WASHINGTON -- Iran once again thumbed its nose at the West on Wednesday, testing an upgraded long-range missile that can reach as far as southeastern Europe. It can also hit any target in Israel.
The test comes as the Muslim nation continues its march toward nuclear weapons.
Iran's Stocking Stuffer: A Long Range Missile
Those looking for some encouraging news out of Iran this Christmas season should prepare to be disappointed. The Iranians' latest stocking stuffer for the West is an upgraded version of the long range Sajjil-2 missile.
Iranian military officials boasted that the high-speed, surface-to-surface weapon has radar-evading capability. Its range is 1,200 miles, putting all of Israel and parts of Europe in its cross-hairs.
The missile test comes as Western leaders are busy debating climate change in Copenhagen, Denmark.
One of those leaders, British Prime Minister Gordon Brown, said the test underscores the need for tougher international sanctions against Iran over its nuclear weapons program. But with Iran's allies, Russia and China, continuing to drag their feet, it's unlikely he'll get them.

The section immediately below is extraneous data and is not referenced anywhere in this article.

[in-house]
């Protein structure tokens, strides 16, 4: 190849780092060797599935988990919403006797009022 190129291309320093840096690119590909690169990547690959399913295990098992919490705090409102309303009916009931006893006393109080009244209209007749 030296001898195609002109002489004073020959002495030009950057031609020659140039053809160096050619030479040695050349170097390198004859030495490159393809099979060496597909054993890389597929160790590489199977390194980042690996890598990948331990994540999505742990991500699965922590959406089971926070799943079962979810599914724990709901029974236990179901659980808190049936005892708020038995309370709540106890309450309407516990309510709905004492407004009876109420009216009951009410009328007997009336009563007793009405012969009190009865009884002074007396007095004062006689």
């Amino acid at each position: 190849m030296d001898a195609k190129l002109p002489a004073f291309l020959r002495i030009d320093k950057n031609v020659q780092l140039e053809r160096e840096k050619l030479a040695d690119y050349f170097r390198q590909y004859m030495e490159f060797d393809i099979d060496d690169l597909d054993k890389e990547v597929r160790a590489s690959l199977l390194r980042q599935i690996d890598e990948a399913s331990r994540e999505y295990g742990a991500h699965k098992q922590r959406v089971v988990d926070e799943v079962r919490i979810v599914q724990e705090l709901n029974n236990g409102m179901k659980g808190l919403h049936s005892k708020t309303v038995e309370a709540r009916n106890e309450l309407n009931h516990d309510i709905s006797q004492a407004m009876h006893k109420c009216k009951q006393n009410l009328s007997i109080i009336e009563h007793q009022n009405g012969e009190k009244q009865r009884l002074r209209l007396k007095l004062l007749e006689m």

The new Sajjil-2's debut came just one day after U.S. lawmakers in the House passed legislation that would impose sanctions on foreign companies that supply refined gas to Tehran.
However, the Iranian regime continues to scoff at the possibility of such sanctions and President Barack Obama's repeated attempts at diplomacy.
U.S. Losing Patience
As the mullahs push full speed ahead with their nuclear program, administration officials admit they're losing patience
"I don't think anyone can doubt that our outreach has produced very little in terms of any type of positive response from the Iranians," Secretary of State Hillary Clinton said.
In recent days, western diplomats have expressed concern that Tehran had been testing a neutron initiator. It's a key element of the nuclear weapons cycle that has no peaceful purpose. So the window for meaningful action against Iran may be closing rapidly.
The U.S. military is currently preparing a missile defense drill that would simulate an Iranian attack.
Meanwhile, leaders in Israel say that all options - including a military strike - remain on the table regarding Iran's nuclear program.